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Article
Publication date: 16 March 2022

Imam Salehudin and Frank Alpert

This study analyzed segment differences of student preference for video use in lecture classes and university use of video lecture classes. The authors then conducted…

Abstract

Purpose

This study analyzed segment differences of student preference for video use in lecture classes and university use of video lecture classes. The authors then conducted novel gap analyses to identify gaps between student segments' preferences for videos versus their level of exposure to in-class videos. Multivariate analysis of variance (MANOVA) was used to identify significant factors that explain the gaps.

Design/methodology/approach

Segment differences of student preference for video use in lecture classes and university use of video lecture classes were analyzed. Novel gap analyses were then conducted to identify gaps between student segments' preferences for videos versus their level of exposure to in-class videos. MANOVA was used to identify significant factors that explain the gaps.

Findings

Gap analysis of video preference relative to video exposure showed a bimodal distribution, with an approximately even split between students with an overall deficit (44.5%) and surplus (47%) of in-class videos. Deficit means students preferred to see more videos than what the lecturer showed them. Surplus means the lecturer showed students more videos than they preferred to see. Further analyses break down the deficits and surpluses based on the type of videos shown.

Practical implications

Results are useful as an effective diagnostic tool for education managers because they are not at the individual student level but rather by course level. One implication for educational managers is that a one-size-fits-all approach for all courses will benefit some students and annoy others.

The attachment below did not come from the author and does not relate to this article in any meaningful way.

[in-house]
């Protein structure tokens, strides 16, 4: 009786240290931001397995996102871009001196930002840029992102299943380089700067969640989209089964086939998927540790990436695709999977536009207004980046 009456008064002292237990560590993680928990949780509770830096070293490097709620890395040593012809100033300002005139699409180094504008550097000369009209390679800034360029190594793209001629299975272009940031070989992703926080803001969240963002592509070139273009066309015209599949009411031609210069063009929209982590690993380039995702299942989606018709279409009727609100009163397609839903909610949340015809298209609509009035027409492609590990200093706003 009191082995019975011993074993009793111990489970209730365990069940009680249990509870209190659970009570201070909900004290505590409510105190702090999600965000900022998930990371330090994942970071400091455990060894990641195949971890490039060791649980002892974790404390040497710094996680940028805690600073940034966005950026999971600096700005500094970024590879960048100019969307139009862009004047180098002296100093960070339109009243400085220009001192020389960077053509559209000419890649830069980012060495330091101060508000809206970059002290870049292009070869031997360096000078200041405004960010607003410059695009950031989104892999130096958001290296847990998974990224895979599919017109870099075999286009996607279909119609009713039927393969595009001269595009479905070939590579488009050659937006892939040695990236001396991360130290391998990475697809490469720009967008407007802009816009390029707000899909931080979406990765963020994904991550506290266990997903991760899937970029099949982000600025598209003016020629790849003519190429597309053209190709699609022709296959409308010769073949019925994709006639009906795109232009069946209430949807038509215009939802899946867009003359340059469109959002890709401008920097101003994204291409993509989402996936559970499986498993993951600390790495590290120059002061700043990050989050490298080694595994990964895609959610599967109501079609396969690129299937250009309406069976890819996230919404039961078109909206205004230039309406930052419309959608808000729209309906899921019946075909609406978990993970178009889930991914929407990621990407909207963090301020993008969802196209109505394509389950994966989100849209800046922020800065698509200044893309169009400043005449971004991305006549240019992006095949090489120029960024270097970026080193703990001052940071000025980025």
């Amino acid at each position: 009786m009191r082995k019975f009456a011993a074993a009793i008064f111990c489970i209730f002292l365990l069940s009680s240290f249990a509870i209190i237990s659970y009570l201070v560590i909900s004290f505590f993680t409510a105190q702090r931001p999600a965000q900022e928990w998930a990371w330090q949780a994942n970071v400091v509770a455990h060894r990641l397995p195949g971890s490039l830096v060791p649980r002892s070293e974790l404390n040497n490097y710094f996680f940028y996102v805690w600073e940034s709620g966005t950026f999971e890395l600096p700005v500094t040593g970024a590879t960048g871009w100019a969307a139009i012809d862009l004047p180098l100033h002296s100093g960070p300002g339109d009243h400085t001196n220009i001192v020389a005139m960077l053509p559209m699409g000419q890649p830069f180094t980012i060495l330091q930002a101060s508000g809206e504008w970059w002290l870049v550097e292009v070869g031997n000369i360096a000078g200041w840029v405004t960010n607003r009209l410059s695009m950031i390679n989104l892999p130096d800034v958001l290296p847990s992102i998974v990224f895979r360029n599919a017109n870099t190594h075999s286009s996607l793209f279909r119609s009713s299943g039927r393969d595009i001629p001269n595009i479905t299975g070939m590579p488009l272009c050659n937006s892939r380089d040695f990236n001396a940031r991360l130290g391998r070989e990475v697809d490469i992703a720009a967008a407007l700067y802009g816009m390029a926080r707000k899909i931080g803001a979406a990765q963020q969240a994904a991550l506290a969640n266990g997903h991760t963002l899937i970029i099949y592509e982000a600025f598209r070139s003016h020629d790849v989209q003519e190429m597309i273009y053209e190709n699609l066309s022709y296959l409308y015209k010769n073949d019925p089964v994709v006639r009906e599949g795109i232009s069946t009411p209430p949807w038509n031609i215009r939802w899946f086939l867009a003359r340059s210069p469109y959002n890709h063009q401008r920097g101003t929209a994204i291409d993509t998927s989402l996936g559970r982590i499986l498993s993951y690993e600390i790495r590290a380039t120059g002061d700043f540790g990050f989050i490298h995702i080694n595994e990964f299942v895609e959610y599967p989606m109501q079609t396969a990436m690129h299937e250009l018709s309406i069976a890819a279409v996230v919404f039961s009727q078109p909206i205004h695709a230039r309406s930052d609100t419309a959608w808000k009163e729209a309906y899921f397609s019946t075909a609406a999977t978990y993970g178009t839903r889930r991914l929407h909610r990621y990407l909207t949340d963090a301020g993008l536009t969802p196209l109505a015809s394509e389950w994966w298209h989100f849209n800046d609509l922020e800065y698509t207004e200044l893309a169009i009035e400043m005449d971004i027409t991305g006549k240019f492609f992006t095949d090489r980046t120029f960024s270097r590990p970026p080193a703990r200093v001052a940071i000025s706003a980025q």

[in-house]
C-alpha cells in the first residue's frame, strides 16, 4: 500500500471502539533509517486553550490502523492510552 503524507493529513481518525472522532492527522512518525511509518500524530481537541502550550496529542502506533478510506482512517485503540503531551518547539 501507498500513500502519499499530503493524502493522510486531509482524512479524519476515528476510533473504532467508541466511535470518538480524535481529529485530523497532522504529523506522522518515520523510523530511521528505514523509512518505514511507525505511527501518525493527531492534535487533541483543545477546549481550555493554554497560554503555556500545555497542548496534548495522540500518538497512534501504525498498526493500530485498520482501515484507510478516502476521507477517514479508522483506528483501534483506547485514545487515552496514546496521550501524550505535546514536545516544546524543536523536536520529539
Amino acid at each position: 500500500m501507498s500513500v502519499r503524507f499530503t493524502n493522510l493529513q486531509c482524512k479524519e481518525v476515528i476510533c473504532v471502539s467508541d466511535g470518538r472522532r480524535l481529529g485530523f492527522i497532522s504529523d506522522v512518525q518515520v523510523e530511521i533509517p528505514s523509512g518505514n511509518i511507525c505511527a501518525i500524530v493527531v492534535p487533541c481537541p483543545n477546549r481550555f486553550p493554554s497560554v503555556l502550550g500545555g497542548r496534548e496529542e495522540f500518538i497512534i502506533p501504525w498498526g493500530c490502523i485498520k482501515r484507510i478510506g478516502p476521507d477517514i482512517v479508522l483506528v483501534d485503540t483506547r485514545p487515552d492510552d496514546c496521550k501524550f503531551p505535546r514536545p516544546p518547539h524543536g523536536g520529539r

Originality/value

This paper extends Alpert and Hodkinson’s (2019) findings by identifying preference clusters and performing segmentation analyses based on finer-grained disaggregated data analysis.

Details

Education + Training, vol. 64 no. 4
Type: Research Article
ISSN: 0040-0912

Keywords

Book part
Publication date: 2 September 2015

Beverly Troiano and Joseph C. Rumenapp

To provide an understanding of how video recording can be used to mediate university level teacher development for language learning in diverse classrooms.

Abstract

Purpose

To provide an understanding of how video recording can be used to mediate university level teacher development for language learning in diverse classrooms.

Methodology/approach

This study draws on cultural historical activity theory (Engeström, 1999) and the subsequent professional development literature to conceptualize video as a tool for self-reflection and critique to further learning. This chapter outlines how video analysis can be used in inservice teacher education to investigate the micro- and macro-interactions with English learners.

Findings